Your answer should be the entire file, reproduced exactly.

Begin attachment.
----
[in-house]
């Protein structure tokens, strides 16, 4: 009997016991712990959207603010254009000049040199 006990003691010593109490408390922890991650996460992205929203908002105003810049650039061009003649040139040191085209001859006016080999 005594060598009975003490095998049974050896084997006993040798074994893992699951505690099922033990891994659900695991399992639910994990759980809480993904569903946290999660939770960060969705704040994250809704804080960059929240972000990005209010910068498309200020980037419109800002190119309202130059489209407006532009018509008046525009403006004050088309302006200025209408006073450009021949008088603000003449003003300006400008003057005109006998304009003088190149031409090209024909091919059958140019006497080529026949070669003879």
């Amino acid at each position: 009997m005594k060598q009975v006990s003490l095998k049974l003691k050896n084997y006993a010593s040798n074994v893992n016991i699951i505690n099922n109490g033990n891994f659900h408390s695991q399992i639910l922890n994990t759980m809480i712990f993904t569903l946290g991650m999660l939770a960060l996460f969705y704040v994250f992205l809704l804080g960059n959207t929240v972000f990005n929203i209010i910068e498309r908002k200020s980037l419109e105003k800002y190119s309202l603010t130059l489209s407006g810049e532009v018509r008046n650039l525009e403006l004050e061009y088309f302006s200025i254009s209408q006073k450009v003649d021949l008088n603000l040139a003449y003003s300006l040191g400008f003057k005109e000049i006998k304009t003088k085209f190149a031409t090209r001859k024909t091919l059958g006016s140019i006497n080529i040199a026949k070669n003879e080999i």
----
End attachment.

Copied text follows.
[in-house]
């Protein structure tokens, strides 16, 4: 009997016991712990959207603010254009000049040199 006990003691010593109490408390922890991650996460992205929203908002105003810049650039061009003649040139040191085209001859006016080999 005594060598009975003490095998049974050896084997006993040798074994893992699951505690099922033990891994659900695991399992639910994990759980809480993904569903946290999660939770960060969705704040994250809704804080960059929240972000990005209010910068498309200020980037419109800002190119309202130059489209407006532009018509008046525009403006004050088309302006200025209408006073450009021949008088603000003449003003300006400008003057005109006998304009003088190149031409090209024909091919059958140019006497080529026949070669003879």
């Amino acid at each position: 009997m005594k060598q009975v006990s003490l095998k049974l003691k050896n084997y006993a010593s040798n074994v893992n016991i699951i505690n099922n109490g033990n891994f659900h408390s695991q399992i639910l922890n994990t759980m809480i712990f993904t569903l946290g991650m999660l939770a960060l996460f969705y704040v994250f992205l809704l804080g960059n959207t929240v972000f990005n929203i209010i910068e498309r908002k200020s980037l419109e105003k800002y190119s309202l603010t130059l489209s407006g810049e532009v018509r008046n650039l525009e403006l004050e061009y088309f302006s200025i254009s209408q006073k450009v003649d021949l008088n603000l040139a003449y003003s300006l040191g400008f003057k005109e000049i006998k304009t003088k085209f190149a031409t090209r001859k024909t091919l059958g006016s140019i006497n080529i040199a026949k070669n003879e080999i």